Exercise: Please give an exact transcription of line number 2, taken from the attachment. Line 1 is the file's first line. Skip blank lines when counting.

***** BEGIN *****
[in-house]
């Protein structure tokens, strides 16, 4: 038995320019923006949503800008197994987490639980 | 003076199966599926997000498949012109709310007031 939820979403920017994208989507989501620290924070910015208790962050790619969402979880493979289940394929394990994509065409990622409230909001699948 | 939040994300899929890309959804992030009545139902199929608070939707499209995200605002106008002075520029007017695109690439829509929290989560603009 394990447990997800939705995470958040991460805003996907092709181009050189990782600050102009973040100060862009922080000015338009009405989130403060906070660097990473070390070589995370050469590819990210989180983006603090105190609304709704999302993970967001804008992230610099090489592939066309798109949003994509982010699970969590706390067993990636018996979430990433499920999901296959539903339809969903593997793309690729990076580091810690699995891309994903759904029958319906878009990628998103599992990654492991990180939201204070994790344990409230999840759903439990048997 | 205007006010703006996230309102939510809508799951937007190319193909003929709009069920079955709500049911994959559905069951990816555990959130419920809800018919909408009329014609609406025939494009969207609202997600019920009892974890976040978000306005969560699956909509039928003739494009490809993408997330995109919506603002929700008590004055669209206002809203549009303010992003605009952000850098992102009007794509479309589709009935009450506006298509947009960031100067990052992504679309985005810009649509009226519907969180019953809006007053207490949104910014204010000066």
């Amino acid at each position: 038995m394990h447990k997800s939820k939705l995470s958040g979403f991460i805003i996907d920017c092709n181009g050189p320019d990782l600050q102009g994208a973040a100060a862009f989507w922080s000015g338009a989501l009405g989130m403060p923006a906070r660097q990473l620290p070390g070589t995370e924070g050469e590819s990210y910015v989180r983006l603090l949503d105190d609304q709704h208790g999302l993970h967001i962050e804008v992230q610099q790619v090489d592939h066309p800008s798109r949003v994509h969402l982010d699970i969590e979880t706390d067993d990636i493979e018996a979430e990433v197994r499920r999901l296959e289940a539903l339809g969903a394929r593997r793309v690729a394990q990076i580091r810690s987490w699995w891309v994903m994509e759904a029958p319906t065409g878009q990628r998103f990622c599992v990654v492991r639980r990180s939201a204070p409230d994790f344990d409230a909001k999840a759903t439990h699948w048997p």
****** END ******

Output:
């Protein structure tokens, strides 16, 4: 038995320019923006949503800008197994987490639980 | 003076199966599926997000498949012109709310007031 939820979403920017994208989507989501620290924070910015208790962050790619969402979880493979289940394929394990994509065409990622409230909001699948 | 939040994300899929890309959804992030009545139902199929608070939707499209995200605002106008002075520029007017695109690439829509929290989560603009 394990447990997800939705995470958040991460805003996907092709181009050189990782600050102009973040100060862009922080000015338009009405989130403060906070660097990473070390070589995370050469590819990210989180983006603090105190609304709704999302993970967001804008992230610099090489592939066309798109949003994509982010699970969590706390067993990636018996979430990433499920999901296959539903339809969903593997793309690729990076580091810690699995891309994903759904029958319906878009990628998103599992990654492991990180939201204070994790344990409230999840759903439990048997 | 205007006010703006996230309102939510809508799951937007190319193909003929709009069920079955709500049911994959559905069951990816555990959130419920809800018919909408009329014609609406025939494009969207609202997600019920009892974890976040978000306005969560699956909509039928003739494009490809993408997330995109919506603002929700008590004055669209206002809203549009303010992003605009952000850098992102009007794509479309589709009935009450506006298509947009960031100067990052992504679309985005810009649509009226519907969180019953809006007053207490949104910014204010000066």